Misplacing Barn Burning: A Story from the '90s

Hugh Short, Iona College

In her article “’Barn Burning’: A Story From the ‘30s,” Mary Ellen Byrne contends that Faulkner’s short story, written in 1939, “may be read and discussed in our classrooms as … a story of the 30s,” and that by construing the story in this manner a teacher can “awaken students to the race, class, and economic turmoil of the decade.” Certainly Faulkner deals profoundly with all three themes in the body of his work, but Byrne’s attempt to make them primary in “Barn Burning” is mistaken and the result is misunderstanding and misrepresentation of the story. Let me first attempt a responsible summary of Byrne’s argument, and then suggest both the weaknesses in her case and an alternative interpretation of the story.

Byrne begins with an interest in the decade of the 30s, Depression-era America, and asserts that “Barn Burning,” written at the end of that decade, discloses the social injustices of that decade. She notes that in that decade the Fugitives, a group of Southerners, in their manifesto I’ll Take My Stand, looked back with longing for and appreciation of what they construed as the blessed and benevolent Southern aristocratic tradition. Byrne sees Faulkner countering the visions of the Fugitives by depicting in his story “the injustice, the lack of fair play, the blacks’ subservience, and the divisiveness within the community which empire builders like the Sartorises and the de Spains wrought.” She asserts that these themes of social inequity and injustice influence Faulkner’s depiction of Abner Snopes, claiming that it is “this very social inequality, the class distinction, and the economic inequality against which Sarty’s father Ab Snopes’ barn burning rails.” She contends that the story demonstrates the workings of an oppressive class system, citing, for instance, the encounter between Snopes and de Spain’s black servant as “an example of social injustice,” and arguing that:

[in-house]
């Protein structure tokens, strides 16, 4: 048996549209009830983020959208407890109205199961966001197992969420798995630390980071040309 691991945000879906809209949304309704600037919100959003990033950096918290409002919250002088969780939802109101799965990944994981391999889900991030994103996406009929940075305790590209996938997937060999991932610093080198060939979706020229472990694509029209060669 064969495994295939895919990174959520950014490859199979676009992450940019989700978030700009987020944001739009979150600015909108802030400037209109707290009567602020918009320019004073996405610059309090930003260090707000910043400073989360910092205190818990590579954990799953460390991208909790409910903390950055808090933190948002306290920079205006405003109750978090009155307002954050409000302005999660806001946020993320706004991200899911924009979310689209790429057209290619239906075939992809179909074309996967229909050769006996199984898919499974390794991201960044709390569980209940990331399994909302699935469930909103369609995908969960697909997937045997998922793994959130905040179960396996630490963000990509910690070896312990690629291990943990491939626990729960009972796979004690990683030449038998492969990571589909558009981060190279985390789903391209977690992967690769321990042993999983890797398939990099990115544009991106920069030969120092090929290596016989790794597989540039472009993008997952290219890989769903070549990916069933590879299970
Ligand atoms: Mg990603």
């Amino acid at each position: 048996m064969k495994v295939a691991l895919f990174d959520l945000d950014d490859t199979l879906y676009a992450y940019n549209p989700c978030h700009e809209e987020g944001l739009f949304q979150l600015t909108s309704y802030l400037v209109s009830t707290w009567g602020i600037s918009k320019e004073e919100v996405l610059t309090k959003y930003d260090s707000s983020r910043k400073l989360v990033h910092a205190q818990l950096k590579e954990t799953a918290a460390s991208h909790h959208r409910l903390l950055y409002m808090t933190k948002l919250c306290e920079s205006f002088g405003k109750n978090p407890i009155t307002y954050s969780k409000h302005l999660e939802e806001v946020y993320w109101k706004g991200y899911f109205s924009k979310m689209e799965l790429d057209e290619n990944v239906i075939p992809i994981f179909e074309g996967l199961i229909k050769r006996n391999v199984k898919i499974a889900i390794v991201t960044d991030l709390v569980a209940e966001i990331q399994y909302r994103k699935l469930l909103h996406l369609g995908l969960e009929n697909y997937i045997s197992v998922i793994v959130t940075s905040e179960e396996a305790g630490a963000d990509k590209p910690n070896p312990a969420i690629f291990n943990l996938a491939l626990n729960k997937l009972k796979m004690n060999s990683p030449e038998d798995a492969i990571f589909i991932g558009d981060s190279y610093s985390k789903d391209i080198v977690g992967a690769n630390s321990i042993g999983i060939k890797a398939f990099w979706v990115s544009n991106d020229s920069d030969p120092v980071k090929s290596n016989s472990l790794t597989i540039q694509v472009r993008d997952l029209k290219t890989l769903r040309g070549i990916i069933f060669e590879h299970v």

At the heart of Abner’s defiance is his awareness that the man in the big house “aims to begin owning me body and soul for the next eight months.” This outrage at his plight as tenant farmer fuels the father’s rebellion against the class structure. To attack the aristocratic class, Abner Snopes deliberately builds his fires to burn the property owned by the boss….